One could consider the dial of the Chronograph Search and Rescue cluttered. In reality, the vast dial perfectly balances the hours, 24-hour markers, the day-date window, the logo, and the radiation sign. That radiation logo is there to indicate that this watch uses tritium tubes for the hour markers, hour hand and minute hand. One of the factors that aids this watch in not being a jumbled mess of markers and information is how deep the dial is recessed from the crystal. It has been said that this depth is to make room for the tritium tubes, but I suspect it is to make room for that substantial bezel.
The quality of the markers helps as well. The Arabic hour markers are painted with a precision that stands up to inspection under a loupe. The paint is also applied substantially and the thickness of the paint changes in proportion to how large the numbers are. As a result, the balance between the aforementioned hour markers, 24-hours markers, logo, radiation sign, and even the characters on the date is in perfect unison. The depth of the dial is further pronounced with the sub-registers being slightly recessed. Lastly, the hour, minute and central chronograph seconds hands have generous room to gracefully float above the dial. The height differences between the hands even further aids this watch’s great legibility.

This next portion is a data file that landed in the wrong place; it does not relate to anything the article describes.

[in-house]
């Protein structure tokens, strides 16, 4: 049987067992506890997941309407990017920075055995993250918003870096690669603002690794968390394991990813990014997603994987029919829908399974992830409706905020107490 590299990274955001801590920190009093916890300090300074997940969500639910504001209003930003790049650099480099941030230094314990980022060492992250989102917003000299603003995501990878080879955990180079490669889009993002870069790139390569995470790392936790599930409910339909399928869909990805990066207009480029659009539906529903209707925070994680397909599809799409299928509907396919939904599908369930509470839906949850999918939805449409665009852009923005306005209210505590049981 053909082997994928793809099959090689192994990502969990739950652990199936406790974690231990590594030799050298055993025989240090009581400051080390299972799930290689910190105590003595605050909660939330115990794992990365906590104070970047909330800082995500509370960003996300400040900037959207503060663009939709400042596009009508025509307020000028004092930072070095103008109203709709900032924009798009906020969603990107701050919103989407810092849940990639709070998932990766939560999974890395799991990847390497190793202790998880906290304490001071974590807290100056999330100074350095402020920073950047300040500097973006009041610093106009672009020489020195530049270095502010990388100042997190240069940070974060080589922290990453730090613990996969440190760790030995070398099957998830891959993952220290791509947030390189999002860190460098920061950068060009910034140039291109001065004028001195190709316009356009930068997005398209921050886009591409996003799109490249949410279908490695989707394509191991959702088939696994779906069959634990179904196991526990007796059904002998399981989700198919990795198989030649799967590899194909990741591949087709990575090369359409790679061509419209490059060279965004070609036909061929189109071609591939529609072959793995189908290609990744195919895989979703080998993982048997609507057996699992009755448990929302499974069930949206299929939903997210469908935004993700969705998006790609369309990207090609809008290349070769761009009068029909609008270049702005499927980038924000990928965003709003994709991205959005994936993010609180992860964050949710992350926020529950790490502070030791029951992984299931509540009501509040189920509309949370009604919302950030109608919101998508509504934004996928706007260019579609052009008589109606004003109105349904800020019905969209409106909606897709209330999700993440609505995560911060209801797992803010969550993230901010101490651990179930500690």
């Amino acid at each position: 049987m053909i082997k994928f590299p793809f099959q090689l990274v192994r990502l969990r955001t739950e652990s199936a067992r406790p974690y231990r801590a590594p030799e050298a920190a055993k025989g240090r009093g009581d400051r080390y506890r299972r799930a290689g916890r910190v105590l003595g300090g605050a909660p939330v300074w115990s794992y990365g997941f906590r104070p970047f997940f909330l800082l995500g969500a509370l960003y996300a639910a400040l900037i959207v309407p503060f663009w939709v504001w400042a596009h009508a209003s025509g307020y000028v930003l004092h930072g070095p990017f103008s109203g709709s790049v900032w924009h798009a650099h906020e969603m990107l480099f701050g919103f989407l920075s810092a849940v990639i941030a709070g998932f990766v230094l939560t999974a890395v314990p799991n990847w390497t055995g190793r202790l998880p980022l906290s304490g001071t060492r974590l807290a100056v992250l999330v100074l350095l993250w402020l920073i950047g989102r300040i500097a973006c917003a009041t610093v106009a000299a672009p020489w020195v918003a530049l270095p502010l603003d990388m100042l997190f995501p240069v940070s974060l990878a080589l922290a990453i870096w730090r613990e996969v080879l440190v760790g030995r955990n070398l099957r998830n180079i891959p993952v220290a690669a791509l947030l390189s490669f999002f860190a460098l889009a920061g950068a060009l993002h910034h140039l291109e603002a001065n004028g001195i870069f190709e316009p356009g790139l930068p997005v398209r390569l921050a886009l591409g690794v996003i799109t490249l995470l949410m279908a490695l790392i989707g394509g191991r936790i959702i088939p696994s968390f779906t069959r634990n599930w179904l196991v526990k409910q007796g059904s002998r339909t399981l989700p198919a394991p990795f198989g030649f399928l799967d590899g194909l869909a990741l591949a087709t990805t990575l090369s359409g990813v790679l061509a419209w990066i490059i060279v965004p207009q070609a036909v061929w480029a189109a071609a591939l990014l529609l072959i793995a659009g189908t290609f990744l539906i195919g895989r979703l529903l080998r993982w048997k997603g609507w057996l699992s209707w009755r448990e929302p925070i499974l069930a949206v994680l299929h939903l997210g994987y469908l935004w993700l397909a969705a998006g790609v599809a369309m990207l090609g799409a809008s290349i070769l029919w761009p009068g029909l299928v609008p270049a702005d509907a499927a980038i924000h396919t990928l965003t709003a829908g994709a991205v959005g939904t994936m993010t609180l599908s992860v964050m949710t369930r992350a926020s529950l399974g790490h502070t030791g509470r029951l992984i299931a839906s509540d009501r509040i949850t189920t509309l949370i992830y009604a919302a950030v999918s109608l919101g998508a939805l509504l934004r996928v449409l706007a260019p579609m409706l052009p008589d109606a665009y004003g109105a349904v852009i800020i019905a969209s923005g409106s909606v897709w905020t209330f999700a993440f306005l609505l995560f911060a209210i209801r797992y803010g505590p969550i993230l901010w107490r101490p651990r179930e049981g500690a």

The syringe hands used here have been used on many military pilot watches in the past. Their thin profile ensures maximum legibility of the chronograph sub-registers and is highly appreciated. The “big-block” Tudor hour hand on their chronographs for instance is downright stupid in practice.
The bezel pip, seconds hand in the sub-register, chronograph second hand tip, and the 12 hour and 30 minute chronograph sub-registers use the proprietary MaraGlo for luminescence while in dark environments. The only splash of colour is a dash of red on the chronograph second hand triangular tip. The running seconds hand in the sub-register being lumed is appreciated, as on night dives the diver will be able to quickly assess whether the watch is running or not. This could also be said in a dark cockpit of an airplane which is arguably the primary intended workplace for this watch.
The MaraGlo will glow reliably for about 4-6 hours before needing to be recharged. The tritium hands never need recharging as they always give off a soft glow. Marathon opted to use the isotope known as H3 for its tritium tubes for good reason. Their soft glow does not give away one’s position at night, and they are easier on the eyes upon waking up in between night shifts. This last point makes Marathon watches a very practical choice for doctors in hospitals who work 26-hour shifts. The 12 marker uses an orange pigment to orient one’s eyes to the top of the dial while in dark environments.